HONG KONG/SHANGHAI (Reuters) - As global banks and trading houses fire off lawsuits over their estimated $900 million (534 million pounds) exposure to a suspected metal financing fraud in China, the tangled legal battle to recoup losses is set to drag on for years and hinder a swift recovery in metal trade.HSBC is the latest bank to launch legal action since Chinese authorities started a probe into whether the firm at the centre of the allegations, Decheng Mining, used fake warehouse receipts to obtain multiple loans.
Several banks had already ditched their commodity trading divisions due to low returns. The scandal, centred on the eastern port of Qingdao, means those remaining in the commodity financing business will have to consider their future, or at least bring in new controls on lending requirements.
It has also acted as a warning over murky business practices in China and highlighted the difficulties of navigating the Chinese legal system for foreign companies, some of which have since frozen new financing business.
“In the next six to twelve months, the impact would likely be reduced appetite for lending on metal collateral,” said Daniel Kang, Asia head of basic materials equity research at JP Morgan. “Copper imports may come under pressure in the second half, partly related to smaller traders going bankrupt.”
China’s imports of refined copper, the most widely used metal in financing, fell 8 percent in June from a year earlier to hit a 13-month low as banks reduced lending for metals imports following the Qingdao probe, which was first reported at the start of that month. Using commodities as collateral to raise finance is common in China and not illegal, but duplicating receipts to repeatedly mortgage the full value of an asset is fraud and could leave more than one creditor holding claims to the same collateral.
With multiple claimants, cross-country jurisdictions, involvement of state-owned entities and a separate corruption probe into Chen Jihong, the chairman of Decheng’s parent firm, the lawsuits stemming from the alleged fraud are unlikely to be wrapped up soon.
“The problem is that court judgments attained outside of China are not recognised on the mainland. Companies cannot simply take the judgments into China and have Chinese courts freeze assets,” said William McGovern, a lawyer at Kobre & Kim who specialises in international commercial disputes.
Firms may also try to recoup losses via arbitration, as China recognises international arbitration awards, but that process typically takes at least two to three years.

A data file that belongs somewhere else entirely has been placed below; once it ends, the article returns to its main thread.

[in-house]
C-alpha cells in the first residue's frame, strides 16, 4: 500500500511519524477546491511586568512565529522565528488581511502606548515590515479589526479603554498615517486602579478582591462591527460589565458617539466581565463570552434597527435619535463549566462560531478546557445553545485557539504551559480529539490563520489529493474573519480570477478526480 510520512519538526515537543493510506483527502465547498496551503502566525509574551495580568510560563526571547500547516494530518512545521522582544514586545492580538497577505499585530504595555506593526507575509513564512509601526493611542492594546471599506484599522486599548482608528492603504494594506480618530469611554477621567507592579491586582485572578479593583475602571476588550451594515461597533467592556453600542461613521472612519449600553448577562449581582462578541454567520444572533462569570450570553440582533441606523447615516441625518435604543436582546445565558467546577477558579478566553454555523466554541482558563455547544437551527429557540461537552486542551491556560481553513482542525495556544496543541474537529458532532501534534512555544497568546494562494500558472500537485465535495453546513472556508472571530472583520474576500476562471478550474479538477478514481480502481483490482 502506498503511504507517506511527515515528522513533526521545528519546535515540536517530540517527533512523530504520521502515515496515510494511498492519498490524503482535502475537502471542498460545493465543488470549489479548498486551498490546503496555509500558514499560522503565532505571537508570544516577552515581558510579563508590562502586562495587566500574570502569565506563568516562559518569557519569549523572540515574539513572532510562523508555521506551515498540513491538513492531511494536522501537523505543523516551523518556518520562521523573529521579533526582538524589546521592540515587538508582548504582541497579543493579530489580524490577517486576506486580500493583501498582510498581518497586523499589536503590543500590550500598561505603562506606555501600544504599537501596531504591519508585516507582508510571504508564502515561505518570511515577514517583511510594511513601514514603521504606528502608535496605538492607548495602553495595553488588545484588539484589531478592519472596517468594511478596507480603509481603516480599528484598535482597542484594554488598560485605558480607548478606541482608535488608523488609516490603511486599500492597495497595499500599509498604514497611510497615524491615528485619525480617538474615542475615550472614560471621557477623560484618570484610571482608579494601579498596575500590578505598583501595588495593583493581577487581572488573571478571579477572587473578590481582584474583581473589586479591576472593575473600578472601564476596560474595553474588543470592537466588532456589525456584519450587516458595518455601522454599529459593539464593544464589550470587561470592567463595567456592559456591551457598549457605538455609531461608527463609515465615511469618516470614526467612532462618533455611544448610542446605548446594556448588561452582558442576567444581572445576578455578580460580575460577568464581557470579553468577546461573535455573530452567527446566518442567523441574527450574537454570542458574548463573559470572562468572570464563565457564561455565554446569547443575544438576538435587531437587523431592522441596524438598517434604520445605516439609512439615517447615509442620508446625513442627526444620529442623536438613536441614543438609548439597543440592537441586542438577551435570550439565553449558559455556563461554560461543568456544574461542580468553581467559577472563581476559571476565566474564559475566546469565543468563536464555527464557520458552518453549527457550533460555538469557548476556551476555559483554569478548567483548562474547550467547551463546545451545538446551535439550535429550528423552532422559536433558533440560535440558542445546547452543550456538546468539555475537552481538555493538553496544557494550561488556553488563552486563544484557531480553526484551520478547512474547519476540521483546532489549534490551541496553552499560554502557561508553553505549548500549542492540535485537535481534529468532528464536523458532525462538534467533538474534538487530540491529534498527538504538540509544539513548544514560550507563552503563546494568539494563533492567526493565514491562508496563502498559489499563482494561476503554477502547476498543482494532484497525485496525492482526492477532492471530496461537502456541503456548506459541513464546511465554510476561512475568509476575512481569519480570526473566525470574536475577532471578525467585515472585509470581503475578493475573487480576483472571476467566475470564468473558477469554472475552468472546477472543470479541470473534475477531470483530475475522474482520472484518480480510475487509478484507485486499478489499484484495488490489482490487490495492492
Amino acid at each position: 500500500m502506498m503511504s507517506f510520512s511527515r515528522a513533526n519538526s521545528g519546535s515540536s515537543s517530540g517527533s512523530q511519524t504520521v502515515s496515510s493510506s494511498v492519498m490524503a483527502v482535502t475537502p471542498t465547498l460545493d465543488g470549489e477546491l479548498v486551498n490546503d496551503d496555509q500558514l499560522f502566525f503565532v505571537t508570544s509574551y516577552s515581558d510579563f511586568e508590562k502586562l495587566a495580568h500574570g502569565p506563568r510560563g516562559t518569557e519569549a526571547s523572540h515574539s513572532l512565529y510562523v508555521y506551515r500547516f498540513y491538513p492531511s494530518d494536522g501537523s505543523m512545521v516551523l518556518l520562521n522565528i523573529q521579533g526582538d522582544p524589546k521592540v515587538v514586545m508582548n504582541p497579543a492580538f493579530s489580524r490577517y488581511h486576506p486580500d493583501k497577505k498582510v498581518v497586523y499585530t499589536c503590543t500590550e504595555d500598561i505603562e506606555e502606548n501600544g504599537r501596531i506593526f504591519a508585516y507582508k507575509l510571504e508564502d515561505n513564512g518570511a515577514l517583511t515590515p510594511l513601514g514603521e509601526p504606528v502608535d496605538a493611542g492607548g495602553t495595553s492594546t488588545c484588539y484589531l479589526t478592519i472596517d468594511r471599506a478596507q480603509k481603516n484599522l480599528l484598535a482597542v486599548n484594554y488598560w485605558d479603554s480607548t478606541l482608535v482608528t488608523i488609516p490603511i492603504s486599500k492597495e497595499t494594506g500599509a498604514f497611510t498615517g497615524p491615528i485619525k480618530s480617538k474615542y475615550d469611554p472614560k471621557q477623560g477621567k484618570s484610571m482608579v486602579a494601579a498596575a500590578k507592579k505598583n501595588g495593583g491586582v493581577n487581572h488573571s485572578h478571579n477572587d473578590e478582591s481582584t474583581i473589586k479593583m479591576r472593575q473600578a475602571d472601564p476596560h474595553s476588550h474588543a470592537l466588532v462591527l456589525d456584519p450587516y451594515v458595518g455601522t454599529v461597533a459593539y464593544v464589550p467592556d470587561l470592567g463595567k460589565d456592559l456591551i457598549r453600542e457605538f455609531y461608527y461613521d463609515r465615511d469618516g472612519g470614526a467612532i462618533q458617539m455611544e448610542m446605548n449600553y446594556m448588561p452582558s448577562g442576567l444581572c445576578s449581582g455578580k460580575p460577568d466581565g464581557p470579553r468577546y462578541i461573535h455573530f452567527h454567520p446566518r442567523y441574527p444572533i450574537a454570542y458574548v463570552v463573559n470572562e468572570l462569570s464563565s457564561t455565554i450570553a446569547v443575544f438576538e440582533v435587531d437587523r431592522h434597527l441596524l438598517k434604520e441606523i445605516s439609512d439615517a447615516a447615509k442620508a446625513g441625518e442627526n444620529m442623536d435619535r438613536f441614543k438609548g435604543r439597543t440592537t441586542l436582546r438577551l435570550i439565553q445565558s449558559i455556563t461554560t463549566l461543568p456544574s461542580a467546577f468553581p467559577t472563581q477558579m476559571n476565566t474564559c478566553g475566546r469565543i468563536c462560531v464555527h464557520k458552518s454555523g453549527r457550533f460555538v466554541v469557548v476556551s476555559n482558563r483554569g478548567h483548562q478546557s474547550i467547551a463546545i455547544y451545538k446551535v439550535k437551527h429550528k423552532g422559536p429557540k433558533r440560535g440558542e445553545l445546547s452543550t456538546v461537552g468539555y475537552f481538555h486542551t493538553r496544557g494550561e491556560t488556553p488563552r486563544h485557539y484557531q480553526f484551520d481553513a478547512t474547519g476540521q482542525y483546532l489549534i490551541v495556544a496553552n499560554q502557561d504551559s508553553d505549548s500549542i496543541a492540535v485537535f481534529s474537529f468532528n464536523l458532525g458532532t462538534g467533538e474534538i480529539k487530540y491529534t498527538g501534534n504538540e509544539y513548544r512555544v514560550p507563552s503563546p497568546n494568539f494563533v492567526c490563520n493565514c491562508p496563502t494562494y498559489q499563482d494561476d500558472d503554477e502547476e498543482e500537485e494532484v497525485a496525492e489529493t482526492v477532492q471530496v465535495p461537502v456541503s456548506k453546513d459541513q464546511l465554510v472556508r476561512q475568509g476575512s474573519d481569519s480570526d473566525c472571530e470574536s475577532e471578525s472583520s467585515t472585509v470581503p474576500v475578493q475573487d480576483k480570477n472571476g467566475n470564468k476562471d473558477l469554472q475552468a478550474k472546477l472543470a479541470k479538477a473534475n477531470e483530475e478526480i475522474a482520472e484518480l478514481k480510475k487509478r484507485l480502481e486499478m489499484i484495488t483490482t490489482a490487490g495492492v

“The other question is, where are the assets?,” said McGovern. “Obtaining an arbitration award against a fraudulent entity is only valuable if the defendant’s assets can be located and seized to satisfy the judgment.”In the Qingdao case, a problem for some Western banks trying to retrieve cash is that their contracts were signed with global warehousing firms acting as collateral managers, leaving them no direct way of claiming in Chinese courts.
To seek redress, some are teaming up with their collateral managers, which have local units holding contracts at the port.
“It’s a strategic alliance,” said a source at a global warehousing company. “The collateral managers have said to the banks: Let’s join hands to get the real enemy.”
Decheng and its parent could not be reached for comment, while attempts to contact Chen Jihong by his mobile phone were also unsuccessful. It was not clear if he has appointed lawyer to represent him.
The full financial impact of the Qingdao case is unclear, but publicly traded banks and trading firms have been forced to disclose potential losses.
HSBC, Standard Chartered, Citi, Standard Bank, Mercuria Energy Trading SA and Citic Resources Holdings Ltd have more than $880 million of exposure, according to company statements and reports.
In addition, Chinese media reported on June 18 that Chinese banks have a total exposure of about 16 billion yuan ($2.58 billion) on loans to Decheng Mining and its related companies.
Qingdao Port, whose listed Hong Kong unit faces a lawsuit brought by Citic Resources Holdings claiming damages of $108 million, declined to comment on the state of the investigation.
Chen, chairman of Dezheng Resources, the parent company of Decheng Mining, had been detained by the Communist Party’s anti-corruption body as part of an unrelated corruption probe linked to the state-controlled Western Mining Group.
He was only recently transferred to police custody in Qingdao for questioning, said a source who works at one of Chen’s companies.
A native of China’s Guangdong province, Chen has since taken Singapore citizenship.
For Standard Chartered and HSBC, which have filed various suits either in Hong Kong or Singapore against Chen and his main overseas financing vehicle, Zhong Jun Resources (S) PTE, a resolution could take years, lawyers said.
Standard Chartered and HSBC declined to comment.
Others hoping to lay claim on Dezheng’s China assets will have to wait in line behind the Chinese banks, as they may be given the first claim on assets, lawyers said.
“You can never fully protect against somebody who is all set out to cheat,” McGovern said.
“But you can protect yourself by doing thorough checks on both the individuals and the business and by using enforceable agreements, including having credible third-party guarantors who can assume the liability.”
Additional reporting by Melanie Burton in Sydney; Editing by Ed Davies and Alex Richardson